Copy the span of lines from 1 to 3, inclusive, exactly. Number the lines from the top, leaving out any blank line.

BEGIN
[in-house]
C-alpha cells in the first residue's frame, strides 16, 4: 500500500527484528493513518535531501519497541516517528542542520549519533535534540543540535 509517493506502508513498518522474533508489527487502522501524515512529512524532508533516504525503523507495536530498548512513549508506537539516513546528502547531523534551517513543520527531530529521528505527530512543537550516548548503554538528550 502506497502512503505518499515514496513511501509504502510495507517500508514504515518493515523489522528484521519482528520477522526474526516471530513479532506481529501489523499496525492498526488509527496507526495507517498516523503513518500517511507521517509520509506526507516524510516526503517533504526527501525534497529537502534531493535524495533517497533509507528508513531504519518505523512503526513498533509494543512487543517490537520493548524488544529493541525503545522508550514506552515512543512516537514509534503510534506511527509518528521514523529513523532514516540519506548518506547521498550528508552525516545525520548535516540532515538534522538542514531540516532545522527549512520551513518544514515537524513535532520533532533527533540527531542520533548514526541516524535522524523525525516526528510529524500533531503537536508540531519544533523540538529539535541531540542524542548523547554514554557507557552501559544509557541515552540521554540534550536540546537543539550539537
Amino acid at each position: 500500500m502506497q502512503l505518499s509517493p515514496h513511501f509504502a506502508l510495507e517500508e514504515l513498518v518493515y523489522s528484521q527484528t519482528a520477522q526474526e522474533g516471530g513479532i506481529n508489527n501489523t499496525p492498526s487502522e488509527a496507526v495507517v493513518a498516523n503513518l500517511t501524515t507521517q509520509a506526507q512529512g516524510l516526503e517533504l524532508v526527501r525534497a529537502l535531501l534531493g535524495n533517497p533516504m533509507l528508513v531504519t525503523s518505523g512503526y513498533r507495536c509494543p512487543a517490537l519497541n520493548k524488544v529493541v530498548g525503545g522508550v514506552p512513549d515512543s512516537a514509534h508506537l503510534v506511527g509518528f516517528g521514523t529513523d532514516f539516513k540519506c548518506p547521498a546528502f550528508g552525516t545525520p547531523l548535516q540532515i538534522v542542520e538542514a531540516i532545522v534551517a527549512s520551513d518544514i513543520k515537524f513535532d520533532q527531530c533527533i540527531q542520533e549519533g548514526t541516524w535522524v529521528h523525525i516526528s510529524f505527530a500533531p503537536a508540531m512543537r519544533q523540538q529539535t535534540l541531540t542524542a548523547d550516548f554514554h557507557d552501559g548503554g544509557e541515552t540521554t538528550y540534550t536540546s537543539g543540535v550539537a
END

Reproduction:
[in-house]
C-alpha cells in the first residue's frame, strides 16, 4: 500500500527484528493513518535531501519497541516517528542542520549519533535534540543540535 509517493506502508513498518522474533508489527487502522501524515512529512524532508533516504525503523507495536530498548512513549508506537539516513546528502547531523534551517513543520527531530529521528505527530512543537550516548548503554538528550 502506497502512503505518499515514496513511501509504502510495507517500508514504515518493515523489522528484521519482528520477522526474526516471530513479532506481529501489523499496525492498526488509527496507526495507517498516523503513518500517511507521517509520509506526507516524510516526503517533504526527501525534497529537502534531493535524495533517497533509507528508513531504519518505523512503526513498533509494543512487543517490537520493548524488544529493541525503545522508550514506552515512543512516537514509534503510534506511527509518528521514523529513523532514516540519506548518506547521498550528508552525516545525520548535516540532515538534522538542514531540516532545522527549512520551513518544514515537524513535532520533532533527533540527531542520533548514526541516524535522524523525525516526528510529524500533531503537536508540531519544533523540538529539535541531540542524542548523547554514554557507557552501559544509557541515552540521554540534550536540546537543539550539537
Amino acid at each position: 500500500m502506497q502512503l505518499s509517493p515514496h513511501f509504502a506502508l510495507e517500508e514504515l513498518v518493515y523489522s528484521q527484528t519482528a520477522q526474526e522474533g516471530g513479532i506481529n508489527n501489523t499496525p492498526s487502522e488509527a496507526v495507517v493513518a498516523n503513518l500517511t501524515t507521517q509520509a506526507q512529512g516524510l516526503e517533504l524532508v526527501r525534497a529537502l535531501l534531493g535524495n533517497p533516504m533509507l528508513v531504519t525503523s518505523g512503526y513498533r507495536c509494543p512487543a517490537l519497541n520493548k524488544v529493541v530498548g525503545g522508550v514506552p512513549d515512543s512516537a514509534h508506537l503510534v506511527g509518528f516517528g521514523t529513523d532514516f539516513k540519506c548518506p547521498a546528502f550528508g552525516t545525520p547531523l548535516q540532515i538534522v542542520e538542514a531540516i532545522v534551517a527549512s520551513d518544514i513543520k515537524f513535532d520533532q527531530c533527533i540527531q542520533e549519533g548514526t541516524w535522524v529521528h523525525i516526528s510529524f505527530a500533531p503537536a508540531m512543537r519544533q523540538q529539535t535534540l541531540t542524542a548523547d550516548f554514554h557507557d552501559g548503554g544509557e541515552t540521554t538528550y540534550t536540546s537543539g543540535v550539537a